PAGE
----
IU: Thank you so much.
I have done an elaborate advisory work in my book but will just share as much as space will permit on.
First, I will advise anyone who wishes to succeed at the Bar Exams to believe that it is possible to scale through. I think that most law school students are filled with fear and anxiety as the approach the Bar Finals and this affects them negatively. Anyone who would love to succeed should be positive in his mind and avoid getting too anxious
Second, to succeed at the Bar finals, the student will have to begin preparation in good time. This begins by attending all lectures, participating in class activities, keeping a notebook that has everything that has been taught in class, reading up the course content before lectures, and engaging in as many mock exams as possible.
Also, any student that will love to do well at the Bar Exams must sacrifice some social activities that could serve as distraction from work going on in school. Keep a small circle of friends that encourage you to study and learn more. Manage your time properly, always creating ample time to study and revise your work.
Above all, involve God in your pursuit for success. He will grant you wisdom to study and succeed.
BA: Thank you for that. What area of law do you take interest in or specialize in?
IU: I am just one year at the bar and haven’t fully decided what specialty I will love to pursue. However, I am interested in International Law and Foreign Diplomacy. I am also interested in International Development as well as International Human Rights Law. I am presently involved in General Litigation and hope to pursue specialization in the near future.
BA: How were you able to be decide on your area of interest? Were you inspired by any one in particular or did you do the research?
IU: As stated already, my mind is not completely made up but my career inclinations are borne out of my experience in internships and research work in the last 4 years. My passion for education is a response to what I consider as a deficit in a proper educational model in Nigeria.
BA: Who do you consider your role model in the legal profession?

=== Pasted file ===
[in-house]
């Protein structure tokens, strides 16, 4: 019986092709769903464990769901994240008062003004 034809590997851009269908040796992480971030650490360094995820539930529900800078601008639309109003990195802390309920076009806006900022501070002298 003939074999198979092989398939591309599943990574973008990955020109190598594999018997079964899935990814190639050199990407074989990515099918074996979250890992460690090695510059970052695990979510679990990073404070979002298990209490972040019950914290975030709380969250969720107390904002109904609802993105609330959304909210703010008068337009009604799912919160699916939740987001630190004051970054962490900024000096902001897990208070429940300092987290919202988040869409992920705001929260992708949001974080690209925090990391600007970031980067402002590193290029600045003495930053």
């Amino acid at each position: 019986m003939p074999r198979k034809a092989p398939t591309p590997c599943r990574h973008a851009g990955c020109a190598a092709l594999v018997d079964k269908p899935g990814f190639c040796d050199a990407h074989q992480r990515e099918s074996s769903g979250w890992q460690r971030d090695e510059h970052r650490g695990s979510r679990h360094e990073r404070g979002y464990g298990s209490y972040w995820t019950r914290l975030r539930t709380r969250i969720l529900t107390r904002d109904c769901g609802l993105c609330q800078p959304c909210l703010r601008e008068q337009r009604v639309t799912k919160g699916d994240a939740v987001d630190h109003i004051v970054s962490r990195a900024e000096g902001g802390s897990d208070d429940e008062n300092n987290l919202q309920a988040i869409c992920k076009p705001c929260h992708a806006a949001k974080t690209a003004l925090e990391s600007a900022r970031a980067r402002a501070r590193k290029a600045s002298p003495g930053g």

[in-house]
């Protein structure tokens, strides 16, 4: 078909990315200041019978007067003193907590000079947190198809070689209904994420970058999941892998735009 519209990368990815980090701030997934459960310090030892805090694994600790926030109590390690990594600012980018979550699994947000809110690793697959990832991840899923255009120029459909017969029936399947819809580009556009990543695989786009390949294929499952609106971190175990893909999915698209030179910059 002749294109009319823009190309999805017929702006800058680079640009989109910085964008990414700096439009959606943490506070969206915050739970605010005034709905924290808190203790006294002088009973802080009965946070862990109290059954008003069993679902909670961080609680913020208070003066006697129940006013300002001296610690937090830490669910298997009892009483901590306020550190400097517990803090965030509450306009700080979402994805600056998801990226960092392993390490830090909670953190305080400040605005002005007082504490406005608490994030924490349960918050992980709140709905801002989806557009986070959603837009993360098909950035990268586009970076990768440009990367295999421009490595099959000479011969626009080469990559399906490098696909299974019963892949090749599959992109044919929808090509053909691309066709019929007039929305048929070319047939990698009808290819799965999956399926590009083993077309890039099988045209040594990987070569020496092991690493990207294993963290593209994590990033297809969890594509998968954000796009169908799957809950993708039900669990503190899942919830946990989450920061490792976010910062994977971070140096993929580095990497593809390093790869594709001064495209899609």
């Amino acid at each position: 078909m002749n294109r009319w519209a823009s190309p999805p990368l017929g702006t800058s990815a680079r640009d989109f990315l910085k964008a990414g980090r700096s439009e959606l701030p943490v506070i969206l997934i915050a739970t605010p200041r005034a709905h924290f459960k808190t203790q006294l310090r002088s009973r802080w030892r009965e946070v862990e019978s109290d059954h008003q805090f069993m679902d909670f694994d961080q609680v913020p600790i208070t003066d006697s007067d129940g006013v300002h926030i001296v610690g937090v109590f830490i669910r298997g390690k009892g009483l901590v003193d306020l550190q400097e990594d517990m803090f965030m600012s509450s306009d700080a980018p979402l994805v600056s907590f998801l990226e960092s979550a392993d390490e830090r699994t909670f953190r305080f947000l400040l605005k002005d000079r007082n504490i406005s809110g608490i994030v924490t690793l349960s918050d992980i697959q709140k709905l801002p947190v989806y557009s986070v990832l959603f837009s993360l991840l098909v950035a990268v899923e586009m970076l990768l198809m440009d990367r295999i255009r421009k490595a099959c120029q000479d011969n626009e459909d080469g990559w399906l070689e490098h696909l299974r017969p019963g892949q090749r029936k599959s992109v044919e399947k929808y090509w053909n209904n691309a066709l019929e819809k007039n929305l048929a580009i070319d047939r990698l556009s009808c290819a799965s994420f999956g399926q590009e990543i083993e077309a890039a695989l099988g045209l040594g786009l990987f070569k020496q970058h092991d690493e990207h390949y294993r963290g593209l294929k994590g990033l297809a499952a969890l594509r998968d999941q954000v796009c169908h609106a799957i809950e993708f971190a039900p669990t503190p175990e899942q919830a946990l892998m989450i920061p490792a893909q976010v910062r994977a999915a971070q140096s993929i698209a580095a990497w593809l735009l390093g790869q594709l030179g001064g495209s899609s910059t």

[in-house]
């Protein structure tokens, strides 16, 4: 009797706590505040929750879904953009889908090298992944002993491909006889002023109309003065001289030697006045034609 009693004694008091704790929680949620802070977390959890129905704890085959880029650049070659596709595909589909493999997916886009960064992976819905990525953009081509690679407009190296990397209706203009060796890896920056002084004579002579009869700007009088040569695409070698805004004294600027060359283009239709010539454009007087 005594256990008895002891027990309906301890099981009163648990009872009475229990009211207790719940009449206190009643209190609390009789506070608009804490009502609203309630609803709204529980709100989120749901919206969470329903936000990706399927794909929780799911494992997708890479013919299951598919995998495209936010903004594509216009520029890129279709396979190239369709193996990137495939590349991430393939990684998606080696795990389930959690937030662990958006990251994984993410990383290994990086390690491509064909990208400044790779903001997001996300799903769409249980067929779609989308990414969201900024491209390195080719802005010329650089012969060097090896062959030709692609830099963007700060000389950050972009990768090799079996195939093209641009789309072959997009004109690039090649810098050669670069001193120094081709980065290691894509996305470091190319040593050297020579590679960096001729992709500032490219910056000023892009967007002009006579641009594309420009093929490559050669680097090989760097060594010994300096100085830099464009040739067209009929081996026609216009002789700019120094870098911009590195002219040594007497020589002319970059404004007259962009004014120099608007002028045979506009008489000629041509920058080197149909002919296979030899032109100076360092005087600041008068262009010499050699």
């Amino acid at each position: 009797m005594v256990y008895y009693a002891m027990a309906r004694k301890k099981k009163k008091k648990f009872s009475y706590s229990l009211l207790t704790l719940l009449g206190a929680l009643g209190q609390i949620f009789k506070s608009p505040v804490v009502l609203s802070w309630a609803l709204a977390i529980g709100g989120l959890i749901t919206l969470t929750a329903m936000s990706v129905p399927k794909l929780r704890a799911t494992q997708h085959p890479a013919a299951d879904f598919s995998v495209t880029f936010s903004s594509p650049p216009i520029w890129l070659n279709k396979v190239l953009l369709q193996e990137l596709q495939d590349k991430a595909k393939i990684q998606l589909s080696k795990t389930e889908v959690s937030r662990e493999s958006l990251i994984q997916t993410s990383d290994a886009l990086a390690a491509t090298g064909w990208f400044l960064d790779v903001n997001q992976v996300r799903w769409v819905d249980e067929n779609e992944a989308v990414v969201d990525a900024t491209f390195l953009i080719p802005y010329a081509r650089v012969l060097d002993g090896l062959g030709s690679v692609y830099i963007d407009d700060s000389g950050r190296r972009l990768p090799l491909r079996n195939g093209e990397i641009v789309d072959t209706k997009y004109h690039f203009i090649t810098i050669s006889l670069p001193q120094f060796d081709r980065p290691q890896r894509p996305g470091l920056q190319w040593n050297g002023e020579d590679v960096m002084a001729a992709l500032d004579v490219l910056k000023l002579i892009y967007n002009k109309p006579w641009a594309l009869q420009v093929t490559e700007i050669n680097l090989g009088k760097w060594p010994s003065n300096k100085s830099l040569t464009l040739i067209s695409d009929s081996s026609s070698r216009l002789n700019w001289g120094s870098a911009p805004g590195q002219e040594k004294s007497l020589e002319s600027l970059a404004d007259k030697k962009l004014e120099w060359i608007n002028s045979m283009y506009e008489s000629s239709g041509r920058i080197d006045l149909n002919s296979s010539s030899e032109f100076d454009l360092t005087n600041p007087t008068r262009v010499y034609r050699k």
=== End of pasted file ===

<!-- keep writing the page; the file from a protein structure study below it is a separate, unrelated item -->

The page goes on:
IU: My role model is Prof. Chidi Odinkalu, the Chairman of the Board of the National Human Rights Commission (NHRC).
BA: What are your long term goals? Where do you see yourself in 5/10 years?
IU: Yes I have long term goals.
By 2025, I will love to be a Professor of Law at Harvard University and deeply involved in policy development and restructuring of Educational Sector of Nigeria.
BA: How are you working towards achieving your goals?
IU: I am presently preparing to begin the application process for my post graduate studies. I have also chosen a mentor that have achieved this feat.
BA: If you don’t mind, can you give me a brief profile on where you work?
IU: I am presently an associate at Awa U Kalu (SAN) & Associates. The firm majors on litigation and advisory services. Chief Awa U. Kalu (SAN), former Attorney General of Abia State, presently leads a team of 10 lawyers in the firm. The Firm is located at 2A Atbara Street of Kampala Street, Wuse II Abuja.
BA: Are you a member of any professional society or group in furtherance of your career?
IU: I am a member of the Abuja Branch of the Nigerian Bar Association (Unity Branch). I am also a member of Guardian of the Nations International (GOTNI).
BA: What are your hobbies
IU: I enjoy listening to good music and I also enjoy playing Volleyball
BA: What’s your favourite book and movie?
IU: Favourite book “How they Started” by David Lester.Favourite movie, Drumline
BA: Thank you so much Ikechukwu, It was nice talking with you!
Young Bar Alpha recognises, praises and celebrates young Nigerian Lawyers! If you believe you ought to be recognised or somebody should be then visit the YBA Page